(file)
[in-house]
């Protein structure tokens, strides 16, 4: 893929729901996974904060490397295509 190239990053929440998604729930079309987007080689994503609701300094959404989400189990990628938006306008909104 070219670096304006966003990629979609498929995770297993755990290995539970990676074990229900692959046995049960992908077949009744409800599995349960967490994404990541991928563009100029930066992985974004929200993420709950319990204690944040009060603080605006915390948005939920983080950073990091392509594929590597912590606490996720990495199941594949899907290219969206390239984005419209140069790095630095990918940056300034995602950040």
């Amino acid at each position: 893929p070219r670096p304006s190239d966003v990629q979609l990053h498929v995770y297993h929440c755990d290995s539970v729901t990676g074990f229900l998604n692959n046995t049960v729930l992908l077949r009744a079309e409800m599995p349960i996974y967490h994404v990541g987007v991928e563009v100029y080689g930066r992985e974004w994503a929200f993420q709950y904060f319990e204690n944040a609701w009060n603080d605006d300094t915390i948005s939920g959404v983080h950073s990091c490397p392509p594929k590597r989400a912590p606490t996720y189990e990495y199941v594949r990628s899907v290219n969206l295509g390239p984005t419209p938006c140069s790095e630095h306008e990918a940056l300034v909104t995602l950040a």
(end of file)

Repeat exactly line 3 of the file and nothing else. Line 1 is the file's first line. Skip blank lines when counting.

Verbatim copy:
């Amino acid at each position: 893929p070219r670096p304006s190239d966003v990629q979609l990053h498929v995770y297993h929440c755990d290995s539970v729901t990676g074990f229900l998604n692959n046995t049960v729930l992908l077949r009744a079309e409800m599995p349960i996974y967490h994404v990541g987007v991928e563009v100029y080689g930066r992985e974004w994503a929200f993420q709950y904060f319990e204690n944040a609701w009060n603080d605006d300094t915390i948005s939920g959404v983080h950073s990091c490397p392509p594929k590597r989400a912590p606490t996720y189990e990495y199941v594949r990628s899907v290219n969206l295509g390239p984005t419209p938006c140069s790095e630095h306008e990918a940056l300034v909104t995602l950040a």